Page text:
The Watkin orthodontic spot welder was invented by Harold Gladstone Watkin, a leading orthodontist who in 1930 started one of only three specialist orthodontic practises in the UK at that time.
Watkin had an inventive mind combined with technical skill. He designed many orthodontic components and tools including a variation on Angle’s Pin and Tube Appliance, the Loop and Tube Appliance.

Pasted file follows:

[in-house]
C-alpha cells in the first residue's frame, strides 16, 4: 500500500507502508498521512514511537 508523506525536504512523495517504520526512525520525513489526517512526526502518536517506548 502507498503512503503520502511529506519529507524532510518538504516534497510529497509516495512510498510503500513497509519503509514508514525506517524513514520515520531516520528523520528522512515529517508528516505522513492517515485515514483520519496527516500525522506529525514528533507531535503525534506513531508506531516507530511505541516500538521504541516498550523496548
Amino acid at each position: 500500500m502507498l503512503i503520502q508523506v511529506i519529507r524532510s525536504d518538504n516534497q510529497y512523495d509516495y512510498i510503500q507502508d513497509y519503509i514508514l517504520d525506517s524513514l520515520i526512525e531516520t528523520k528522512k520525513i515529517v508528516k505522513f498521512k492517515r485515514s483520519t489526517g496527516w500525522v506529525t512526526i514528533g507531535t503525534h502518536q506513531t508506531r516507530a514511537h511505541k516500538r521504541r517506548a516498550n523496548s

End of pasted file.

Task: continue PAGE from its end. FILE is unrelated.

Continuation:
The 1930s saw a revolution in orthodontic appliances with stainless steel and acrylic replacing precious metals. This revolution was aided by the introduction of the Watkin spot welder. Watkin had identified that the condenser types of spot welders in use were unreliable and susceptible to surges of power which burnt through appliances. He designed and built a spot welder with components found in his workshop – a carbon arc lamp, two brass rods, a transformer and a Bowden brake cable. It had timed contact and a wheel which allowed the size of contact to be changed for different gauges of wire. The spot welder was produced commercially by Elliots of Liverpool. It was a great success for over 25 years until the introduction of electric welders.